A: Just as science has no fixed definition of what it means to be male or female, it also has no clear way to define what it means to be human, unless we apply a strict genetic definition. And even then it gets murky. Using genetics, you could argue that someone with any genetic mutation is not human, and I don’t think we’re ready to do that. Many scientists argue, for example, that chimpanzees and bonobos should be classified as another variety of our species, Homo sapiens, or that humans should be considered another form of chimpanzee.

My face-to-face contact with bonobos, along with my research into our ancestors--the apes and early humans--made me see that we are essentially apes with all of our ape-like behaviors still intact. The first time I went to meet the bonobos in the Milwaukee Zoo, I walked up to the very thick glass behind which they lived. I looked in on a dozen or so of those individuals who were engaged in various activities--grooming and talking and climbing around. As I stood there, one of them came flying at me from somewhere high above on the end of a long rope and kicked me in the face with all his weight and momentum. If it had not been for the glass, he’d have snapped my neck and killed me. That was such a wonderfully human thing to do--to kill the stranger, as so many of us are still doing. A moment later, he was tenderly kissing another bonobo. Writing Lucy definitely shaped the way I view humans. We are still so close to our roots.

Q: Some of the most heart-wrenching scenes in the novel come from the reactions of certain groups to Lucy once the public learns about her story. Were you drawing parallels to any particular instances of intolerance that we face in society today?
A: The story I told about the bonobo who wanted to kill me illustrates the roots of our intolerance of those who are not like us. It is in our nature to protect our own group and reject other groups. The bulk of the novel was written during the administration of George W. Bush, during which violent intolerance was elevated to the level of a national ideal. Add to that the staggering ignorance, religious fanaticism, and power-mad dishonesty of that group of people, and you get a pretty good idea of what I was aiming for in the novel. I actually went into prisons and met some of the white power fanatics there. You don’t have to look very far to find the kind of people I write about in Lucy.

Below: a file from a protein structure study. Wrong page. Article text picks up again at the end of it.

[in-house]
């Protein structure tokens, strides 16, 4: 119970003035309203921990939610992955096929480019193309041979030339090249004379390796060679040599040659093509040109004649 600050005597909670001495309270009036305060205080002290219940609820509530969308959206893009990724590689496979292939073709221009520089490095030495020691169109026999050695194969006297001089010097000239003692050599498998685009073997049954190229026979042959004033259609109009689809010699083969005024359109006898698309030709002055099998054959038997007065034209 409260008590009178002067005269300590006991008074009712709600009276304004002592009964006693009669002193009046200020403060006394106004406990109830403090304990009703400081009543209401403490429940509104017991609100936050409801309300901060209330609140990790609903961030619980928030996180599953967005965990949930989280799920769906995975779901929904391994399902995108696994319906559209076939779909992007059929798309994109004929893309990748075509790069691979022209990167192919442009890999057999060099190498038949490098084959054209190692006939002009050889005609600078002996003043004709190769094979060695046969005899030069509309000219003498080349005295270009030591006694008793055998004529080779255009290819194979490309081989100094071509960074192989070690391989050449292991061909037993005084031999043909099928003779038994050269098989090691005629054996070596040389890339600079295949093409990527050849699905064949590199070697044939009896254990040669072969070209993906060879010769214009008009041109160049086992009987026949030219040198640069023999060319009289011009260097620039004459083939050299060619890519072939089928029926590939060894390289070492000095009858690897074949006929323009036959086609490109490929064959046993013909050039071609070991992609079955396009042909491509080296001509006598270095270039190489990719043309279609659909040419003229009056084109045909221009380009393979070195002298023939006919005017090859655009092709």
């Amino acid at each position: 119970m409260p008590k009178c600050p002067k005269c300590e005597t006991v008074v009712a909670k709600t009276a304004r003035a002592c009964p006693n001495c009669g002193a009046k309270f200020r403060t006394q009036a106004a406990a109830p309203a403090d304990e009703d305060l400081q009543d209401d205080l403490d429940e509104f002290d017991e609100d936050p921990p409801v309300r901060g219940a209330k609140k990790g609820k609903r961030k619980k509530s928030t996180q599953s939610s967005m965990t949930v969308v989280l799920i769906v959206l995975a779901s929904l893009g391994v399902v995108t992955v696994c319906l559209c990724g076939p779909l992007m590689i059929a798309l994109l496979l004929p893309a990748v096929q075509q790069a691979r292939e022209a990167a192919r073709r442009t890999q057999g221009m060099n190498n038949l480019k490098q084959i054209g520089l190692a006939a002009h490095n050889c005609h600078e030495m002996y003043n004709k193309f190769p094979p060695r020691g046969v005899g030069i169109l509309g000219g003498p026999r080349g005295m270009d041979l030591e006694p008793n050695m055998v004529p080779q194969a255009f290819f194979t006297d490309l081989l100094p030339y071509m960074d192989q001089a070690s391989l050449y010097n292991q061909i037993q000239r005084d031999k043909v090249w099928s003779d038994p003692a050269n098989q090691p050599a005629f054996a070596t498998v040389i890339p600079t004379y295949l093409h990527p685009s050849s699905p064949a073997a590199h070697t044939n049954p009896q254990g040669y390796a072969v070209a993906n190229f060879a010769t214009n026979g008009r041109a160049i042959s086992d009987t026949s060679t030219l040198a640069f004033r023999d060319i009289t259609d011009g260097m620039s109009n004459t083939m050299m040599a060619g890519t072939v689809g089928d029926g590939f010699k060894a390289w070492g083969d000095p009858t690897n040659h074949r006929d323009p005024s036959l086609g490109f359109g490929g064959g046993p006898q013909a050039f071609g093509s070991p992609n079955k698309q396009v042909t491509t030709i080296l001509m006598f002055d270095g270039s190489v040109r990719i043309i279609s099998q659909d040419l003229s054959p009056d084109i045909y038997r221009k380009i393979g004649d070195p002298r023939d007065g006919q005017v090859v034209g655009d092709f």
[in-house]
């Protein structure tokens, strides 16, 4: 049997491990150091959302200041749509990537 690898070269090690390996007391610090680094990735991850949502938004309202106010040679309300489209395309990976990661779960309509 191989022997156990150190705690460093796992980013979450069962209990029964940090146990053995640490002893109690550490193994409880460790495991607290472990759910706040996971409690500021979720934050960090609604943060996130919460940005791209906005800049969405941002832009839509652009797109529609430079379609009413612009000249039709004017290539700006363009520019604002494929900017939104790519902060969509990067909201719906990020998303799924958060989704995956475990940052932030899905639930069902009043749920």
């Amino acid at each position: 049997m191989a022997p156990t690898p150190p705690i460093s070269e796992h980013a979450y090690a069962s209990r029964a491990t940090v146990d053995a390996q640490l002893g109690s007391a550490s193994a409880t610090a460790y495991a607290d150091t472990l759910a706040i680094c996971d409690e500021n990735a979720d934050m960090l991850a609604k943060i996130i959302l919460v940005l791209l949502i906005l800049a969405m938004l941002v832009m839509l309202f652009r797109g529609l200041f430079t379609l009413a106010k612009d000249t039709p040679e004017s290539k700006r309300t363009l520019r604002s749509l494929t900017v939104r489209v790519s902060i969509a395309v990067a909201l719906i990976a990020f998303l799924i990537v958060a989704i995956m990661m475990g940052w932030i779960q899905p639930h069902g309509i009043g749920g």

Q: Is there an underlying message that you hope readers will take away from reading Lucy?
A: Lucy does indeed raise many ethical, moral, and philosophical issues that are useful to think about and debate. One important issue we haven’t touched on yet is the way people think about other animals. Recent scientific study shows us that many animals are extremely intelligent and even self-aware. Some birds, for example, have consciousness that is not unlike our own. Whales and dolphins are very likely just as smart as we are. I hope that people come away from reading Lucy with a greater respect for animals of all sorts and perhaps a greater reluctance to destroy them simply because they don’t understand them. I also think it’s important to point out that I wrote most of this novel between the ages of 59 and 61. Part of what kept me going was that I had had the privilege of knowing Norman Maclean, the author of A River Runs Through It, who didn't start writing until he was in his seventies. I hope that this book serves as an inspiration to others. It’s never too late, so never give up.

But at its heart, Lucy is a coming-of-age novel about a wonderful young girl discovering herself and the world in which she finds herself. Lucy says it herself: All teenagers have feelings like hers. The message is: Lucy is a novel. It’s a story, and as such, it’s meant to make people turn the pages and laugh and cry. If they happen to have deep thoughts along the way, that’s good, too. But if all Lucy does is to make you stay up late reading, then that’s enough for me.